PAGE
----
By Samuel Mattison
Alabama Political Reporter
The State Canvassing Board — a panel made up of Gov. Kay Ivey, Attorney General Steve Marshall and Secretary of State John Merrill — officially certified December’s Senate special election results on Thursday after GOP candidate Roy Moore challenged the results with a legal motion filed the night before.
Moore, a former state Supreme Court chief justice, did not concede the election on election night, and insisted that the election should be held again due to what he claims are statewide coordinated efforts of voter fraud.
The final challenge to the certification came Thursday morning when Moore filed a motion to delay the certification.
Moore’s complaint, filed with the Montgomery Circuit Court, alleged that the Secretary of State’s Office had not conducted a meaningful investigation into various voter fraud complaints.
Merrill said, after the Canvas meeting, that his office handled the hundreds of complaints to his office effectively.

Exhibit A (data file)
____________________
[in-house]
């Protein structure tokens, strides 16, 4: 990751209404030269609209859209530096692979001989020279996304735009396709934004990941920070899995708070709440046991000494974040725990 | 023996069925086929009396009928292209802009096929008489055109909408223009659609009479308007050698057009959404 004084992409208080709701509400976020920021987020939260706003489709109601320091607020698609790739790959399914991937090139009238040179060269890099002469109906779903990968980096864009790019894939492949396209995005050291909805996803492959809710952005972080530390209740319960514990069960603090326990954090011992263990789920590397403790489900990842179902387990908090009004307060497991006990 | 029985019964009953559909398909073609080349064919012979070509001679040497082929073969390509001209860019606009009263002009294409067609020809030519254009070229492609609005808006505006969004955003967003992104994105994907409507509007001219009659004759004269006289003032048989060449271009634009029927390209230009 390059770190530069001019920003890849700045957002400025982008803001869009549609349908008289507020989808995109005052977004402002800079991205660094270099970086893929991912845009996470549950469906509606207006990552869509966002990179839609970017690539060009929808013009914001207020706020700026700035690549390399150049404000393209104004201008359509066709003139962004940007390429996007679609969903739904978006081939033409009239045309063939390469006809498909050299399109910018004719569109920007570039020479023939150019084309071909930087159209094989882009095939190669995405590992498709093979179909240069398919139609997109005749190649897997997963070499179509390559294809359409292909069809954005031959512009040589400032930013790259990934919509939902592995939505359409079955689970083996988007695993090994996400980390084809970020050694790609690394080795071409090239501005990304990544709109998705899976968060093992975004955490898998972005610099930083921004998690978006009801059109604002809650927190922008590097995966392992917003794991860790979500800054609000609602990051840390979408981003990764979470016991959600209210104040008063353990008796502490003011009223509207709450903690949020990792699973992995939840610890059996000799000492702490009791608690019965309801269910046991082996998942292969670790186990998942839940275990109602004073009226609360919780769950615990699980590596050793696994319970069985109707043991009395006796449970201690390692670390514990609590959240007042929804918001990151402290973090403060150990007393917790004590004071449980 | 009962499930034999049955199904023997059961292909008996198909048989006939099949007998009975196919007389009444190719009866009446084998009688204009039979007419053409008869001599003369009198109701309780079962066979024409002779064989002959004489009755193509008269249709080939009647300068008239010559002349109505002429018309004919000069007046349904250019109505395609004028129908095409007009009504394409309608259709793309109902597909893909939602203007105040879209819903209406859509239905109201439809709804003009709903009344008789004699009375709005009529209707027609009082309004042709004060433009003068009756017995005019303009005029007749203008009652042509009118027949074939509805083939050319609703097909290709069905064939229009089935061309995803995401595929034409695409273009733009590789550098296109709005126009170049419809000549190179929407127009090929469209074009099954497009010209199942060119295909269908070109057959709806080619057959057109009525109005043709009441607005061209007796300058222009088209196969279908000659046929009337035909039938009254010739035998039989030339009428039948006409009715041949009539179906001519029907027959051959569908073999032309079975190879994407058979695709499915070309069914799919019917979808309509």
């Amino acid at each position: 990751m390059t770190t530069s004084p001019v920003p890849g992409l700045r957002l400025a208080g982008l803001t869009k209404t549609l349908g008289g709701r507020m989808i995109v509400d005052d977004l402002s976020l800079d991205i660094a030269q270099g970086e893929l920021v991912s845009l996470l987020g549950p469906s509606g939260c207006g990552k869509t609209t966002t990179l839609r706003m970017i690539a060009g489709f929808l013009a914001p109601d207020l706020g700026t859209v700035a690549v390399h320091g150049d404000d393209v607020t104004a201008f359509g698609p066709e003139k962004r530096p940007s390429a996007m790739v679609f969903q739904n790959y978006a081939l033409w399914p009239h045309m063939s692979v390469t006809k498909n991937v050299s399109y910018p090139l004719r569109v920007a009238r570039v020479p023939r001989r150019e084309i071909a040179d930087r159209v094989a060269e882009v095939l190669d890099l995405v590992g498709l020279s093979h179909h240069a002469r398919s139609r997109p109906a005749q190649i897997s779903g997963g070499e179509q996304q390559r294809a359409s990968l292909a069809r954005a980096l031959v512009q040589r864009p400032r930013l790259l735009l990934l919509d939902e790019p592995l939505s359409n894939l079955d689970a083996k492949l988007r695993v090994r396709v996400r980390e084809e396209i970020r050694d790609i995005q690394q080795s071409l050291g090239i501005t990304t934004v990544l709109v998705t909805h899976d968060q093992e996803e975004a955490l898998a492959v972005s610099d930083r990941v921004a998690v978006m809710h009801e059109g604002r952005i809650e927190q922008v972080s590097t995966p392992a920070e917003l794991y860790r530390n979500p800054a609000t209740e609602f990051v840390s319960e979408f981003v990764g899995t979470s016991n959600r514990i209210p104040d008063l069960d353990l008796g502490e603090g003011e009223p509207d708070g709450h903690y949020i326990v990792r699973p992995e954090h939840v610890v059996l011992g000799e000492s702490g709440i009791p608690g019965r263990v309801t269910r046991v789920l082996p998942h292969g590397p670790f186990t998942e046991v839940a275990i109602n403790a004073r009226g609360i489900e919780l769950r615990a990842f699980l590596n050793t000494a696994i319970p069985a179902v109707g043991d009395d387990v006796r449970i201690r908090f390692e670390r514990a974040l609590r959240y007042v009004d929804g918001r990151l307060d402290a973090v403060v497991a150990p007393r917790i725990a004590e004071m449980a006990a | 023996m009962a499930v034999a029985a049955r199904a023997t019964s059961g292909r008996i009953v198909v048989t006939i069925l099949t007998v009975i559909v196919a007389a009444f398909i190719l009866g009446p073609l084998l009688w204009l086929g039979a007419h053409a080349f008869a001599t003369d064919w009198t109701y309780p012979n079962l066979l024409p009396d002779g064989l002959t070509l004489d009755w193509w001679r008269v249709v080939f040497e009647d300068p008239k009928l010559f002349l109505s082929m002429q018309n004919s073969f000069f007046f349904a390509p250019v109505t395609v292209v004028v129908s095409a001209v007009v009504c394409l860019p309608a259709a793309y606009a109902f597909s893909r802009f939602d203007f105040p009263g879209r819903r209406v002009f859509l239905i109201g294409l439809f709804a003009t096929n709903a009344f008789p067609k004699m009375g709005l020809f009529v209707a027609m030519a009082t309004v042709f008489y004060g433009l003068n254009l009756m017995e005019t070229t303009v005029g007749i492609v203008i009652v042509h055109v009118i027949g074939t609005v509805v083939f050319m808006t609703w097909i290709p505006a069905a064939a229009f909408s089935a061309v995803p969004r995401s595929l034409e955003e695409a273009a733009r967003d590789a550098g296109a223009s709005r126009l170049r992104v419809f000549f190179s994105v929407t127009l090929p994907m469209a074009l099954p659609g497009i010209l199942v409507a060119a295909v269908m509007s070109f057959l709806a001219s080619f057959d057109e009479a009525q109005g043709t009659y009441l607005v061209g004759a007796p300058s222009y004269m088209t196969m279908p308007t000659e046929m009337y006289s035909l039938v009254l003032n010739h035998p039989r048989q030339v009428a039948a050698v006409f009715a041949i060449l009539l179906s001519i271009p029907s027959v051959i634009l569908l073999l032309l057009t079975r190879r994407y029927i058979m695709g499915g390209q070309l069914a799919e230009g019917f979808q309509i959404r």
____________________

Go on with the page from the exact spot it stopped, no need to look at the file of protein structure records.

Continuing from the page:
Judge Johnny Hardwick, a judge on the Circuit Court of Montgomery, denied Moore’s challenge in a last-minute ruling. Moore’s final options lie in a recount effort that he must sponsor with a bond, according to Merrill.
The final results for the race put Moore in a 1.63 percentage point deficit with his opponent Democrat Doug Jones. This puts Moore out of reach of the automatic recount paid for by the state in the event of a .5 percent margin of victory.
Moore will have 48 hours to file a motion for a recount with the Secretary of State’s Office. The cost of such a recount will be determined depending on the scope of the recount if Moore decides to file the motion. Merrill said the recount would reach into the millions of dollars if the recount is statewide.
Jones won the toss-up Senate seat earlier this month after a suspenseful election night that stretched two hours after the polls closed. The now Sen.-Elect Jones won the race by more than 20,000 votes.
Many credit Jones’ win to the 22,852 Alabamians, about 1.69 percent of voters, that wrote-in a candidate’s name instead of voting for Moore or Jones. High-profile people include U.S. Sen. Richard Shelby, R-Ala., who said a day before the election that he opted to write-in a “distinguished Republican” instead of checking Moore’s name.
Jones will take the seat early next year, replacing Sen. Luther Strange, R-Ala., who was appointed to the seat by former Gov. Robert Bentley.